Research — 08 March 2010
Meet the Governor’s Chairs

By Jay Mayfield

In a year marked by major changes at the University of Tennessee, the change that could leave the most lasting impression is the giant leap forward taken by the UT–Oak Ridge National Laboratory Governor’s Chair program in adding five new members to its ranks.

Put in place in 2006, the program is designed to attract the best scientists and researchers in the world to unique joint appointments at UT and ORNL. Governor’s Chairs receive substantial funding to conduct their research, and the program is supported by money from UT–Battelle LLC, which manages ORNL, and the state of Tennessee.

The strongest draw for the new faculty members is not, however, the funding but the unequaled access. The chairs have access to the state-of-the-art facilities available at ORNL and on the UT Knoxville campus, as well as to colleagues and staff members at both institutions who represent a major concentration of advanced knowledge.

Now that they are here, these top-notch researchers are already making their presence known around campus and at the laboratory with work that has the potential to change the way we light our homes, drive our cars, and care for our health for decades to come. The five chairs added in 2009 represent an array of scientific disciplines.

Jeremy Smith

Jeremy Smith, the Governor’s Chair for Neutron Science, was the first appointment to the program, hired in 2007 from Germany’s highly regarded University of Heidelberg. Smith has already had a major impact in his short time as a Governor’s Chair. Working with researchers from both institutions, he has used the neutron scattering and computational resources available at ORNL to good effect in projects that include new approaches to bioremediation and to the understanding of protein folding, an important issue in medicine.

 

Alexei Sokolov

Alexei Sokolov, the Governor’s Chair for Polymer Science, came to UT Knoxville and ORNL from the University of Akron. He is a leading innovator in the creation of new materials for use in a variety of applications. By building and manipulating these new materials, sometimes atom by atom, Sokolov is able to create customized molecules that are useful in such areas as fuel-cell technology and other alternative energy applications.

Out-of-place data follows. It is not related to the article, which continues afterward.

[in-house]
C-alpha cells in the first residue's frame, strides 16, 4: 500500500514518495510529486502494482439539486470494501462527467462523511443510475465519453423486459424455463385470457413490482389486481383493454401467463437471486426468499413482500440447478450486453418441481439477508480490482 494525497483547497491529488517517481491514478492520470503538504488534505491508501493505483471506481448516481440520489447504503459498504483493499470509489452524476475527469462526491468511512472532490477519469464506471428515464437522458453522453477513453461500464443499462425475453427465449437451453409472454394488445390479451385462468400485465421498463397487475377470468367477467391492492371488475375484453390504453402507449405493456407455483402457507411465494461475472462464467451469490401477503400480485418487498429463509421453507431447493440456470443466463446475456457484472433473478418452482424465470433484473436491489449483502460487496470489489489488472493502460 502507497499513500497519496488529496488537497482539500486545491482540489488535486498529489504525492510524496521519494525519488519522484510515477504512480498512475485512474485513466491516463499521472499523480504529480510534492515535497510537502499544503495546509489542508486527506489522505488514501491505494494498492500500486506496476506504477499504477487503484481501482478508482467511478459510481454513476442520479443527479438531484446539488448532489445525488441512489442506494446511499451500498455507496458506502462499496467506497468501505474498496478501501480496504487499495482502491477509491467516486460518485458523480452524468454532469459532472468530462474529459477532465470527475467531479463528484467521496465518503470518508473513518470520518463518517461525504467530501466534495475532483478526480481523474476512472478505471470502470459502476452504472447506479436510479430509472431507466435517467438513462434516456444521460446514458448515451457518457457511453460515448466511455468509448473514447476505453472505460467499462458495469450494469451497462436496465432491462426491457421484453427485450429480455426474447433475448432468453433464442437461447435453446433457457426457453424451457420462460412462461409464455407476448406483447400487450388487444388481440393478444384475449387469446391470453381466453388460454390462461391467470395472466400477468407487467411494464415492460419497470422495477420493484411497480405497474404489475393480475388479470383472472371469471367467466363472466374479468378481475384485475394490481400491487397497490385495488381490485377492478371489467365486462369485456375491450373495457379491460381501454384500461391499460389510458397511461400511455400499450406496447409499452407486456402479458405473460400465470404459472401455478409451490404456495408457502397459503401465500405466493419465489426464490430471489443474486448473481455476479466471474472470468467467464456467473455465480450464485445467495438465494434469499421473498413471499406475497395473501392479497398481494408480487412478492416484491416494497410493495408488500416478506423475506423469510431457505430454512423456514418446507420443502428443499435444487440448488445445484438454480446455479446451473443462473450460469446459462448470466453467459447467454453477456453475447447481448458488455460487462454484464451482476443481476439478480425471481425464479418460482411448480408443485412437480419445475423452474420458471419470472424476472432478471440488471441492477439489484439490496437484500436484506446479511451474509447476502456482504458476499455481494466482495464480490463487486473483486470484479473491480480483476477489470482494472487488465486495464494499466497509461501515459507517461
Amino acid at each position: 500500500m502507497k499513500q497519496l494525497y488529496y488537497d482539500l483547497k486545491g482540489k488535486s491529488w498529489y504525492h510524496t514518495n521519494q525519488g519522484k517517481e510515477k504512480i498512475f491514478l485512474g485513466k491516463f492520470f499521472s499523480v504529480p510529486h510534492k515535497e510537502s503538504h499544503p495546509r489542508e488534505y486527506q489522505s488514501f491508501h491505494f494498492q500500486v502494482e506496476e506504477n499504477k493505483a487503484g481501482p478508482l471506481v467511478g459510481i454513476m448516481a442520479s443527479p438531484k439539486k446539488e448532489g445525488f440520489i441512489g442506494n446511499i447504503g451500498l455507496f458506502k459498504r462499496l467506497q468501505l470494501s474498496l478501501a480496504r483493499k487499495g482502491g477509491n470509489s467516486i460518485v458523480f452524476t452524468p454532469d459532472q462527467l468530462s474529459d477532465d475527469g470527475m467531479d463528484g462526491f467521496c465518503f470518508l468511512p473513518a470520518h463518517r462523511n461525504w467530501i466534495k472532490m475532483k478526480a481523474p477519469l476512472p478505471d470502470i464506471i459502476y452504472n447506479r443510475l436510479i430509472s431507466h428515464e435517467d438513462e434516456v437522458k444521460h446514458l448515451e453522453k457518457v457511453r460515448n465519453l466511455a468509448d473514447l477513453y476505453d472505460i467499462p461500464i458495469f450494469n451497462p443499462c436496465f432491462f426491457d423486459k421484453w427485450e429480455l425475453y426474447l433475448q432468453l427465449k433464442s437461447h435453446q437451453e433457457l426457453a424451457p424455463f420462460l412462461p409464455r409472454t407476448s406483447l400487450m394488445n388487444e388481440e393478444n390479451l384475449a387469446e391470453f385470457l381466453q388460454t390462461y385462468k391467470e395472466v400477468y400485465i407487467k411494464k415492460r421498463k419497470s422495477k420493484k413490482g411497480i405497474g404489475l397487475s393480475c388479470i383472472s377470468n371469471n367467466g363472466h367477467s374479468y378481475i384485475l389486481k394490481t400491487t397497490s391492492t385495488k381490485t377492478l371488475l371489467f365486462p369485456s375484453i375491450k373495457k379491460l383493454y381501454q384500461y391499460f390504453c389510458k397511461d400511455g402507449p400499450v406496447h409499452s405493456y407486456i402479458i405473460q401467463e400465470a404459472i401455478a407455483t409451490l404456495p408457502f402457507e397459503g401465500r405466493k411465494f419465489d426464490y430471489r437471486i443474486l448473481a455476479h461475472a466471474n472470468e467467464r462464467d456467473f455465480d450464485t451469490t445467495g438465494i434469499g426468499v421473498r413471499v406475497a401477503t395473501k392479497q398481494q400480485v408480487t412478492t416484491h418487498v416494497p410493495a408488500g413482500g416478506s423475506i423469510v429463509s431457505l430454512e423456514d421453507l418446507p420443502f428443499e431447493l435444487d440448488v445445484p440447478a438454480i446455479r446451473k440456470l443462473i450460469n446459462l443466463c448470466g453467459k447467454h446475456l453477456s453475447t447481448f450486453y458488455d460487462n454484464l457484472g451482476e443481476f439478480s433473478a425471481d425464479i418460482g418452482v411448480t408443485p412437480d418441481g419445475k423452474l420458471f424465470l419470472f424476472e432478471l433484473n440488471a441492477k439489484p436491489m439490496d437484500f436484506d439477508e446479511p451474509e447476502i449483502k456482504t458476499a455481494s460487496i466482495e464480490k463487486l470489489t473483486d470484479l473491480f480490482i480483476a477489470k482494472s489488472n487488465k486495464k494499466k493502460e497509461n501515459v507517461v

Howard Hall

Howard Hall, the Governor’s Chair for Global Nuclear Security, came to UT Knoxville and ORNL from Pacific Northwest National Laboratory. He is an established global expert and researcher in nuclear security issues. He focuses on the best ways to control the worldwide spread of nuclear materials, how to prevent nuclear attacks like those using a “dirty bomb,” and how to respond should such an attack occur. Besides his research appointment in the College of Engineering, he also is affiliated with the Howard H. Baker Jr. Center for Public Policy at UT Knoxville.

 

Yilu Liu

ilu Liu, the Governor’s Chair for Power Electronics, came to UT Knoxville and ORNL from Virginia Tech University. She is the world’s leading expert on new “smart grid” technologies. As the nation moves toward more sustainable sources of energy, we face a major challenge in how to get that energy from where it’s produced to where it’s used. Liu is developing new ways to control and manage the nation’s power grid to ensure a steady stream of energy to power our homes and businesses.

 

Thomas Zawodzinski

Thomas Zawodzinski, the Governor’s Chair for Electrical Energy Storage, came to UT Knoxville and ORNL from Case Western Reserve University. He is an expert and innovator in fuel cell and energy storage technology. His work centers on the effort to make fuel cells and batteries more durable, efficient, and better able to function in wider temperature ranges, with the goal of making the technology an increasingly viable option in our nation’s energy portfolio.

 

Frank Loeffler

Frank Loeffler, the Governor’s Chair for Microbiology and Civil and Environmental Engineering, came to UT Knoxville and ORNL from Georgia Tech. He is a leading expert on novel approaches to bioremediation, using naturally occurring bacteria to break down human-caused pollution in ecosystems. Loeffler also studies new kinds of bacteria in an effort to develop innovative technologies for applications ranging from environmental protection to medical treatments.

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